Finlandia Prize for Architecture 2018 finalist
The idea for Amos Rex Art Museum was launched in September 2013 when the foundation Konstsamfundet, which runs the Amos Andersson Art Museum, put forth a proposal to the City of Helsinki to build new museum facilities adjacent to the functionalistic gem Lasipalatsi (Glass Palace). JKMM Architects were commissioned to design the museum. The construction started in January 2016, and the museum was inaugurated in August 2018.
The clever design solution treats the old listed building with respect yet makes the contemporary architecture visible. The new spaces were excavated next to Lasipalatsi building, under a public square. The domes of the exhibition halls protrude from the square surface turning into mounds crowned by round skylights, thus creating an interesting topography to the square. In addition to being an art museum, Amos Rex has changed the Lasipalatsi Square into a new favourite spot in the heart of Helsinki.
The concrete dome structure of the exhibition halls, with a 30 metre span in the largest one, enables the lack of vertical supports, making the spaces very flexible for different kinds of exhibitions. The skylights create a connection between the museum and the square. The old chimney-stack standing in the middle of the square now serves as a ventilation shaft and fire escape.
The old Lasipalatsi building went through a gentle renovation with only minor changes such as a new staircase down to the exhibition halls. The main facade on Mannerheimintie street retained its original modernist appearance. The interior colour scheme follows the original tones. Since the building’s completion in 1936, the first floor has been occupied by Restaurant Lasipalatsi. Today, the restaurant interior is listed. The north wing of the complex is characterised by the shape of the legendary Bio Rex cinema, still used for film screenings, while the upper floor of the south wing is now occupied by the museum administration. The ground floor is for commercial premises.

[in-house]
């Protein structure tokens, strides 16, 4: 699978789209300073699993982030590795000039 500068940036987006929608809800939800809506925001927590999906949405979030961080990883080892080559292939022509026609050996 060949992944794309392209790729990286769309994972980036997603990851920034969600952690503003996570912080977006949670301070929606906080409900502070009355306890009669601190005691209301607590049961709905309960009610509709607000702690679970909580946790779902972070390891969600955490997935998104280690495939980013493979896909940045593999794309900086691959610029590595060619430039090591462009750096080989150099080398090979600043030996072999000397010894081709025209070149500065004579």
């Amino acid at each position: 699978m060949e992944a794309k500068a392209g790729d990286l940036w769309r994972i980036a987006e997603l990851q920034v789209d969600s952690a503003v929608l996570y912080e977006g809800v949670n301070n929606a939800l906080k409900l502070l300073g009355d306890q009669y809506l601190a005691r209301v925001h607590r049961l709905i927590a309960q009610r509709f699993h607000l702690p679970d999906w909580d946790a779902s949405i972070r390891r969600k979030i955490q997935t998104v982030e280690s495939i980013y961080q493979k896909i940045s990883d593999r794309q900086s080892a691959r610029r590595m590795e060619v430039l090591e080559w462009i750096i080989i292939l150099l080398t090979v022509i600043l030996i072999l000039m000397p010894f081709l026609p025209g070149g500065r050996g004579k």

The chief architect of Amos Rex is Asmo Jaaksi, also responsible for JKMM’s Think Corner and Turku and Seinäjoki libraries.
Extracts from the prize jury report:
The Amos Rex Art Museum is reminiscent of the optimism of the 1960s as well as today’s biomorphic architecture. The spaces and design introduce a new functional typology to Finnish architecture: the exhibition areas will not assume their final form until the artists hang their works, with the architecture playing a subordinated role as a backdrop. Amos Rex brings together the past, present and future creatively and intriguingly.